Roark’s nemesis, Ellsworth Monkton Toohey, appears only briefly in these early chapters, but already his talent for persuasion makes him a powerful figure. We see Toohey’s persuasiveness in his hypnotic speech at the union meeting and in his skillfully written history of architecture. In both speaking and writing, Toohey tries not to change people’s minds but to empty them and then plant his own ideas in the vacuum. Toohey presents a friendly surface compared to Roark’s cold genius, but Toohey uses his charm for evil. Toohey voices the theories of socialism and communism, ideologies that Rand hates. His speech about cooperation and unity should appeal to us, but instead it feels manipulative and oppressive. The people come together to hear their leader speak, but Rand presents their unity as slavery, not cooperation, as if the people are prisoners of Toohey’s voice.

Dominique Francon, the first and only strong woman we encounter in The Fountainhead, closely resembles Roark. She contrasts with the other female characters, who are either manipulative and stifling like Mrs. Keating or sweet and weak-willed like Katie. Aside from Dominique, all of the female characters are superficial New York socialites who gossip or shop. Dominique is different. Rand likens her body to one of Roark’s drawings. She has the signature Roark elements of elegance: angles, coldness, and poise. Like Roark’s severe architectural designs, she is stern and masculine, with a severely slim frame and a “vicious mouth.” However, while Dominique shares Roark’s opinions and aesthetics, she does not have his talent or strength, and therefore she is not his equal. Unlike Roark, Dominique has no grand passion or mission. While she recognizes beauty and genius, and writes about it, she does not create it as Roark does. Also, Roark’s frigidity and indifference come from his firm conviction, but Dominique’s come from her neuroses. In her experience the world destroys beauty and purity, and she tries to stay removed from the world by refraining from desire or creativity.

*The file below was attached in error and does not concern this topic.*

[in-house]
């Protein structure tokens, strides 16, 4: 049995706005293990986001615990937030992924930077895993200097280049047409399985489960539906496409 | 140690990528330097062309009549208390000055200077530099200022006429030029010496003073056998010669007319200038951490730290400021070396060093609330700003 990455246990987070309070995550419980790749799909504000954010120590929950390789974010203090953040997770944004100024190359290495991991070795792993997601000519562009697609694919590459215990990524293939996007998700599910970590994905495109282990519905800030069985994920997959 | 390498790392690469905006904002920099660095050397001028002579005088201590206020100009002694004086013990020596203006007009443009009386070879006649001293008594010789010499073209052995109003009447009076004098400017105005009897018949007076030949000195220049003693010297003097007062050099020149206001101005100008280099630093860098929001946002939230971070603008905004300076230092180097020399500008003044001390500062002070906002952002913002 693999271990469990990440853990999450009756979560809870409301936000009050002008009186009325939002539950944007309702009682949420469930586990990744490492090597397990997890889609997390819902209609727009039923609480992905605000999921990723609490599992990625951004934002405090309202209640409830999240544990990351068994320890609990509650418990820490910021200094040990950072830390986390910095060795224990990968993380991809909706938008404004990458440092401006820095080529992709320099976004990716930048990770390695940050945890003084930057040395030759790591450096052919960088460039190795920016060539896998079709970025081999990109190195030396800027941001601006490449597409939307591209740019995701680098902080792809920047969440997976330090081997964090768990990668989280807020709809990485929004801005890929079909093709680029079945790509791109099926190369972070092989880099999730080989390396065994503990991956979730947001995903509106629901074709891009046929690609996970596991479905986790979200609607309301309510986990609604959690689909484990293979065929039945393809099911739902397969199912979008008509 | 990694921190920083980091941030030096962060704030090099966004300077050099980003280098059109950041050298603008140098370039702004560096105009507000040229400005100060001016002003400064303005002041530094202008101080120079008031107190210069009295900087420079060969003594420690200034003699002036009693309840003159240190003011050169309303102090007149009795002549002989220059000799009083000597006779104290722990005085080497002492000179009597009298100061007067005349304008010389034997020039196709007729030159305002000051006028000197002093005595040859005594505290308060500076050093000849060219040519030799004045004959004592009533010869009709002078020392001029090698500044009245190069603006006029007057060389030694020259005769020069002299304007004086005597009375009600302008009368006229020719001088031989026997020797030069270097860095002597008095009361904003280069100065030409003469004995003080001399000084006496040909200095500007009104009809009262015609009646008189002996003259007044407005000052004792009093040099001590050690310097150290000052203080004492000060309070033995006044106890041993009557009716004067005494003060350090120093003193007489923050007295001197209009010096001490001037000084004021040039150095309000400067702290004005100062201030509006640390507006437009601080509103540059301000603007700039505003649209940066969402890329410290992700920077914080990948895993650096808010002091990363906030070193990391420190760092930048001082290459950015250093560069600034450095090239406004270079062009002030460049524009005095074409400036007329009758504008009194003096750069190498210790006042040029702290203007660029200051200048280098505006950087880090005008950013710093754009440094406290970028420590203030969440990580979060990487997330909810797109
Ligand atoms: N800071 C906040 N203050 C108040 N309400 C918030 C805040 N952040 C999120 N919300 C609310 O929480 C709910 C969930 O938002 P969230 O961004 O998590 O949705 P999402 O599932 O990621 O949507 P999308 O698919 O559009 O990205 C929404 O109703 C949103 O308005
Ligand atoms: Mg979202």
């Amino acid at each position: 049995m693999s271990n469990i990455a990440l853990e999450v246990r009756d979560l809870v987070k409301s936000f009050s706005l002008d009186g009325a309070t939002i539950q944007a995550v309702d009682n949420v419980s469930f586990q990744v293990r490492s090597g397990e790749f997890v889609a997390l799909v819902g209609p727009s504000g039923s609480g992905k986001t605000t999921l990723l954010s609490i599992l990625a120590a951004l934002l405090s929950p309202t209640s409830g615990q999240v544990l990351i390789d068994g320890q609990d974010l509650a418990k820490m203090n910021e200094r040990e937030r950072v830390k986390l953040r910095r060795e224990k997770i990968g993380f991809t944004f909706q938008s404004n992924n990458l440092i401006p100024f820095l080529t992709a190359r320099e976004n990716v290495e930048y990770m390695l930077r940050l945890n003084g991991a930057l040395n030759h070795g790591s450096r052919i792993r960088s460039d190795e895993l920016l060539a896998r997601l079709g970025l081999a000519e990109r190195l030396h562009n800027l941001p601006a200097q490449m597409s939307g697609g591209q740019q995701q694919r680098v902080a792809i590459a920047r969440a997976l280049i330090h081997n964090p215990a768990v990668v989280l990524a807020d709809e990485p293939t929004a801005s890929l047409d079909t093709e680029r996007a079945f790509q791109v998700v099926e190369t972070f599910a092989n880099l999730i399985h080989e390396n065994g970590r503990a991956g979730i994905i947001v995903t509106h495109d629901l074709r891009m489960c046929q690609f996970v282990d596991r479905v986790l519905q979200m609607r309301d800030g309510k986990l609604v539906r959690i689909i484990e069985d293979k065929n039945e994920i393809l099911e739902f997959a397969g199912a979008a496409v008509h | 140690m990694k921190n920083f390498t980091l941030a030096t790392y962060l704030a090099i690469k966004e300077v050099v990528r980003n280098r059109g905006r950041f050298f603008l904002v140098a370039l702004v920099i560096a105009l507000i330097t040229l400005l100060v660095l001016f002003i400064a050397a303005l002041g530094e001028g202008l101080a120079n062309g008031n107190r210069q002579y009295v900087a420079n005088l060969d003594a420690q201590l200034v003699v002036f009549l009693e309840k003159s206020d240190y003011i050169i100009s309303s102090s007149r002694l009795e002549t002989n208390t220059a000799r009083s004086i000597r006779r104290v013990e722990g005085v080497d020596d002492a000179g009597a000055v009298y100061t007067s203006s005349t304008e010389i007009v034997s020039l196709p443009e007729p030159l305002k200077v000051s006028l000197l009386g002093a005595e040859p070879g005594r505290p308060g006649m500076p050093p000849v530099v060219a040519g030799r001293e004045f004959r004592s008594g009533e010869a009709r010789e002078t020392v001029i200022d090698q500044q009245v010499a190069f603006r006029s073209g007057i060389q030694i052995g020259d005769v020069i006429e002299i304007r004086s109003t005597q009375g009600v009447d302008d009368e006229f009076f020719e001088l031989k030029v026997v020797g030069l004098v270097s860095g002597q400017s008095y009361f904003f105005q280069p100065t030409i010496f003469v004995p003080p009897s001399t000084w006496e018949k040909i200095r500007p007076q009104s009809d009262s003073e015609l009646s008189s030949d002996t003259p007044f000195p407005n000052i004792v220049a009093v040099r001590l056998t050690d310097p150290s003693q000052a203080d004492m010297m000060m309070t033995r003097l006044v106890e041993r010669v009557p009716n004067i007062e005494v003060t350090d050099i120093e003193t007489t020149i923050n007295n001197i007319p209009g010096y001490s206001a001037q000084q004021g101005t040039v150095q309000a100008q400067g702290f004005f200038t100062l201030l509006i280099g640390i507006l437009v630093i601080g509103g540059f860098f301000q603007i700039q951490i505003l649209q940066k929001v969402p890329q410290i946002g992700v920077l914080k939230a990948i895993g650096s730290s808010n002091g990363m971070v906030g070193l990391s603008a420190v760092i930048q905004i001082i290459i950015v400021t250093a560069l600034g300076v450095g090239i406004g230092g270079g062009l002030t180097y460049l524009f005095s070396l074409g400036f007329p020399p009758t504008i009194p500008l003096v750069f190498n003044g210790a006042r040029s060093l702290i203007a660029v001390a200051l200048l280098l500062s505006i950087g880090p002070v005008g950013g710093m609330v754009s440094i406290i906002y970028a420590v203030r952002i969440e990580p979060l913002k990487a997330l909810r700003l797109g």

Roark’s work on the house for Austen Heller epitomizes the difference between the pureness of his architectural designs and the forced nature of the architectural designs of those in the corporate world. Whereas Roark envisions buildings from an organic point of view, seeking to let each building express itself naturally and dictate the style in which it should be built, the corporate architects with whom Roark interacts attempt to impose superficial stylistic concerns upon buildings without any regard for each building’s essential aesthetic needs. Just as Francon urges Roark to design a Classical Greek rip-off of the Dana building and discourages him from being innovative, so do the architects at John Erik Snyte’s firm, each of whom must force his designs to fit a specific school of architecture. These architects work from a purely technical point of view, and the principles they apply so rigidly to their designs constrain expression and emotion and thus prevent the buildings from being truly beautiful. Roark, on the other hand, goes into a design without any preconceived notions as to how a particular building should look. Rather, he takes into account the function of the building and the environment around the proposed building site—in the case of the Heller house the granite cliff—and lets these elements organically determine how the building should look.